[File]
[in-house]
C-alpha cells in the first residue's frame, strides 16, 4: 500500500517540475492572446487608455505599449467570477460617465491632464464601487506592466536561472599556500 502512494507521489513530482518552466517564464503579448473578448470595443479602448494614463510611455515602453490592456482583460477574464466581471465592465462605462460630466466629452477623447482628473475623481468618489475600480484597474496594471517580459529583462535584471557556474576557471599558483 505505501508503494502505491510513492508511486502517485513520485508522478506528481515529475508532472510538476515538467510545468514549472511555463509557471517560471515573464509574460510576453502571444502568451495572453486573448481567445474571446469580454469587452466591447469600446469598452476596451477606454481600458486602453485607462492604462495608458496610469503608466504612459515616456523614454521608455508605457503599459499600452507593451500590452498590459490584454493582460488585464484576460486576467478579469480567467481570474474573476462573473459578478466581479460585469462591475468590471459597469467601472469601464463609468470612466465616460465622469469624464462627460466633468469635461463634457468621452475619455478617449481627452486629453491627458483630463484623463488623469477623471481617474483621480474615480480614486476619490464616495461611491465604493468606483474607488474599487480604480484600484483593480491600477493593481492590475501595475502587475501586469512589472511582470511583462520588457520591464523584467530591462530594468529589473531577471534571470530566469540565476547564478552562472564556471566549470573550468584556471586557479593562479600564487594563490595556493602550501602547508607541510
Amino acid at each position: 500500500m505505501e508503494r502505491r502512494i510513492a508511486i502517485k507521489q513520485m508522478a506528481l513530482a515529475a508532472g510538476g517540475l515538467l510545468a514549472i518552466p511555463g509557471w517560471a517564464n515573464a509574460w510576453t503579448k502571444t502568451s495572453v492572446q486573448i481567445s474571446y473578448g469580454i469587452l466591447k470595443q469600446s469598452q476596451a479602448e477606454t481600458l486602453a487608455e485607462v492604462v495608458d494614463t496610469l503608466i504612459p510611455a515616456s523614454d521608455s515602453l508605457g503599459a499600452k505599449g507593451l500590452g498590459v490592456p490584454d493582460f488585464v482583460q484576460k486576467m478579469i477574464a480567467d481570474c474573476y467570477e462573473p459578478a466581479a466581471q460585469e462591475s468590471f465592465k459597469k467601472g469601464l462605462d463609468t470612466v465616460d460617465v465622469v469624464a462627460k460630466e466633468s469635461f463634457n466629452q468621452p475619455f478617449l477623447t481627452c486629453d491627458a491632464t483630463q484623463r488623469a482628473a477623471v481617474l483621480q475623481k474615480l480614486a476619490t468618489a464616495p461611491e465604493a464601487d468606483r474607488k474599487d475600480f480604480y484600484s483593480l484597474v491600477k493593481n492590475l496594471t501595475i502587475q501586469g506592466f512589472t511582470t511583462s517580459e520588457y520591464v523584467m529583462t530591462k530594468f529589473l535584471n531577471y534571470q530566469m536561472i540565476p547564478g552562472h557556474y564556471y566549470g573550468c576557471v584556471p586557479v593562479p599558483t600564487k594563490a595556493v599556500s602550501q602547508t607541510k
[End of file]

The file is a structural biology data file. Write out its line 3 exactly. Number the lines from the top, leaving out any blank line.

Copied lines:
Amino acid at each position: 500500500m505505501e508503494r502505491r502512494i510513492a508511486i502517485k507521489q513520485m508522478a506528481l513530482a515529475a508532472g510538476g517540475l515538467l510545468a514549472i518552466p511555463g509557471w517560471a517564464n515573464a509574460w510576453t503579448k502571444t502568451s495572453v492572446q486573448i481567445s474571446y473578448g469580454i469587452l466591447k470595443q469600446s469598452q476596451a479602448e477606454t481600458l486602453a487608455e485607462v492604462v495608458d494614463t496610469l503608466i504612459p510611455a515616456s523614454d521608455s515602453l508605457g503599459a499600452k505599449g507593451l500590452g498590459v490592456p490584454d493582460f488585464v482583460q484576460k486576467m478579469i477574464a480567467d481570474c474573476y467570477e462573473p459578478a466581479a466581471q460585469e462591475s468590471f465592465k459597469k467601472g469601464l462605462d463609468t470612466v465616460d460617465v465622469v469624464a462627460k460630466e466633468s469635461f463634457n466629452q468621452p475619455f478617449l477623447t481627452c486629453d491627458a491632464t483630463q484623463r488623469a482628473a477623471v481617474l483621480q475623481k474615480l480614486a476619490t468618489a464616495p461611491e465604493a464601487d468606483r474607488k474599487d475600480f480604480y484600484s483593480l484597474v491600477k493593481n492590475l496594471t501595475i502587475q501586469g506592466f512589472t511582470t511583462s517580459e520588457y520591464v523584467m529583462t530591462k530594468f529589473l535584471n531577471y534571470q530566469m536561472i540565476p547564478g552562472h557556474y564556471y566549470g573550468c576557471v584556471p586557479v593562479p599558483t600564487k594563490a595556493v599556500s602550501q602547508t607541510k